Georgia Makhlouf is a writer’s writer. Like her narrator in The Absent Ones she designs frames of references and then adheres to them with the rigor of a professional. Each chapter in the novel is a short story. The frame story is a phone book - or more precisely two – reflecting the dualities of the exile’s life.
The novel is divided into a phone book for Beirut and one for Paris. It begins with an entry entitled Alice, the first of the Absent Ones, recounting a childhood friendship, and progresses over the years to reach the present time, the narrator as a wife and mother in Paris. Like an archeologist, Makhlouf sets up the parameters of a dig and uncovers significant fragments of artifacts – the evidence of feelings felt strongly, the terrible beauty of childhood emotions relived.
"The novel is divided into a phone book for Beirut and one for Paris"
The telephone book is significant in that it is an artifact that has stopped being useful, replaced as it is by the mobile phones that have become our memories. The absent people in Makhlouf’s novel are friends, acquaintances, lovers and family members who have died, who have moved on, or whom she has abandoned to distance and circumstance. The novel is very much about memory and how we come to terms with our lives through the process of remembering. This novel of conflict and exile is another in a list that is beginning to emerge, now that enough distance from the Lebanese war is allowing for reflection and analysis.
Each portrait allows for the interweaving of the threads of war, identity and homelessness, as seen through the eyes of the child, the adolescent and the adult the narrator becomes. Each portrait ends neatly, often strikingly. The narrative progresses in snapshots and portraits, a syncopated account that mirrors the disorder and happenstance of life.
The novel is a memoir of sorts. It is also an attempt to bear witness. The narrator of Maalouf’s Les Absents describes herself as someone addicted to neatness. Like her phonebooks, she is constantly attempting to organize her world into neat episodes, desperately seeking an orderly linear progression to what is in fact a disorderly life rooted, as it is, in exile.
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The most interesting intrigue raised by the novel is the role of the narrator. The author plays with the reader by creating a narrator who is implicated in the drama of the events she portrays. The reader finds herself confusing the narrator with the author because the narrator is not objective and removed: she is a character in the story and is flawed, leading us to question what kind of person she is. Is she an ugly duckling? Is she envious? Is she dependent on others for her self-image? The narrator reminisces almost voyeuristically about the people in her life. She is in turn self-deprecating and defiant. She is clearly out of place in her world, though the author does not fully develop the tensions within her family: we know of conflicts, but not of their origins.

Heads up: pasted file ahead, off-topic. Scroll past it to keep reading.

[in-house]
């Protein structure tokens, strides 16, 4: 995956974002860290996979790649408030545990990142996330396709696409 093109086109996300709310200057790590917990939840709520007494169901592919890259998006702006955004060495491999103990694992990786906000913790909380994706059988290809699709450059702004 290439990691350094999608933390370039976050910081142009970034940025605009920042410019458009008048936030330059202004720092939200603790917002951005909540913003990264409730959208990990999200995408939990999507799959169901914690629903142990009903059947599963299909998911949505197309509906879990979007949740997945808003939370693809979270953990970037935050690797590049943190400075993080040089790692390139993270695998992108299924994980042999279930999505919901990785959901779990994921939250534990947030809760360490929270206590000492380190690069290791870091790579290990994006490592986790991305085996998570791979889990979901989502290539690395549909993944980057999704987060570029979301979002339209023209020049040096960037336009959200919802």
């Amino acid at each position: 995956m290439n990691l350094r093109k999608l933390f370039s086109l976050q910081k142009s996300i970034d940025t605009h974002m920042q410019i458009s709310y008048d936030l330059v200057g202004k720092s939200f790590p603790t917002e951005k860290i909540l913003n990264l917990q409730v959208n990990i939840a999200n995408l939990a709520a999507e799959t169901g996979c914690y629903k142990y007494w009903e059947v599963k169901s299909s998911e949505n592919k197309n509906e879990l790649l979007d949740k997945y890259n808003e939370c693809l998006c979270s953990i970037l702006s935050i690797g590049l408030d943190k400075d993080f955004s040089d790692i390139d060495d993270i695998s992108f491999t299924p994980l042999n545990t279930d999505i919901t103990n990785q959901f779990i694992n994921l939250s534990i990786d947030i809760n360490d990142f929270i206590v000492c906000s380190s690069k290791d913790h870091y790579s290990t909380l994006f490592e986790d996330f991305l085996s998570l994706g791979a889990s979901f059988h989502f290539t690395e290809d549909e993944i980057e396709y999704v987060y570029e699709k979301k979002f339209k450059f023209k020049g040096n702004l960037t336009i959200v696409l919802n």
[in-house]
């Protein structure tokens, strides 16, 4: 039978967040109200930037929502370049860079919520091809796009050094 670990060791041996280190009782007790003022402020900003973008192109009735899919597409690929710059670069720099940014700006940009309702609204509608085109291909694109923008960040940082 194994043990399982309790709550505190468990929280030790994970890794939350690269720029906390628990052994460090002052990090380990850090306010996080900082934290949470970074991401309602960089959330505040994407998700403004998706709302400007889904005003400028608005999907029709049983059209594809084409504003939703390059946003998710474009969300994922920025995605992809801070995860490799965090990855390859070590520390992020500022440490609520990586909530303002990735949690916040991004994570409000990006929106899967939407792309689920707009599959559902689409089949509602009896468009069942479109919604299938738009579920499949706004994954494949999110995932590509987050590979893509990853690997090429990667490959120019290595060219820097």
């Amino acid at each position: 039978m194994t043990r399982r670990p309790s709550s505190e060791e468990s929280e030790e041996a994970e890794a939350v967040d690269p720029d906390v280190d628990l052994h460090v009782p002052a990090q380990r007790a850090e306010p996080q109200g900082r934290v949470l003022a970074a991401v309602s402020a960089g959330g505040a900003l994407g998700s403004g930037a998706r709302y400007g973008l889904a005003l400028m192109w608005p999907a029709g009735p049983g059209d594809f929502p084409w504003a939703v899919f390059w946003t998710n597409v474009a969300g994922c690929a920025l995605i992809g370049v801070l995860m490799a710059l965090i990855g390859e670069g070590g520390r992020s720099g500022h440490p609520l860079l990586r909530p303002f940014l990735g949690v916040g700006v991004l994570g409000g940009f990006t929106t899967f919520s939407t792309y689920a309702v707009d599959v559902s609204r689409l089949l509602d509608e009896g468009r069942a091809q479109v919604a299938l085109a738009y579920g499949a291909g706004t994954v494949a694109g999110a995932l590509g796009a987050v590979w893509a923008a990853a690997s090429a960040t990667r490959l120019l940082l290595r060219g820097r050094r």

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Makhlouf launches the book with a quotation from Amin Maalouf’s Origins: “I dislike the word roots - they imply that if you free yourself you die. Trees have to resign themselves to their fate, men do not… our native sap does not spread from our feet to our heads. Our feet are made only for walking. For us only the journey matters…”
"I dislike the word roots - they imply that if you free yourself you die"
Her rebellion, her rejection of her “roots” leads to her becoming a diluted being, one who is neither one thing nor the other but rather a hybrid – a new creature forged from war and exile: she thirsts for her Lebanon, but cannot return to it – will not do so. She is condemned to a rejection of her present without an alternative, for, whereas France was an alternative to Lebanon, the reverse is not possible. To quote the title of Thomas Wolfe’s novel, “You can’t go home again.” The narrator has exhausted the option by leaving her homeland. With a nice twist, the novel ends with the narrator herself becoming one of the absent ones who populate her novel:
“Something in me had dried out as time and wounds passed. I was like a spring of water that had dried up, leaving nothing but the traces of its passage through rock and valley. A quote by Juares stayed with me: 'It is by flowing toward the sea that the river remains true to its source.' It spoke to me of my journeys, my successive exiles, my uprootings. They formed the fabric of my life and were also a form of fidelity to the source, to the profound desire I had to breathe another air, to construct myself freely, far from the limitations of tradition, of communal atavism, of and constraints of conservative familial ties. ”
This book is about identity, about who we are and how we identify ourselves. It is about invention and reinvention. Going back to the quote by Amin Maalouf – identity and selfness is not about the roots, they are about the journey. And the writing of it.
Georgia Makhlouf, LES ABSENTS, Rivages/Lorient des Livres, Paris 2014, ISBN 9782743626877
Georgia Makhlouf is the founder of Kitabat, the Lebanese Association for the Development of Writing Workshops. She has written a number of other works, but this is her first venture into fiction. She is the author of the award-winning Les hommes debout: dialogue avec les Phéniciens (2007, Al Manar/Alain Gorius). Prix Phénix, and Eclats de mémoire: Beyrouth, fragments d’enfance (2006, Al Manar/Alain Gorius). Prix France/Liban.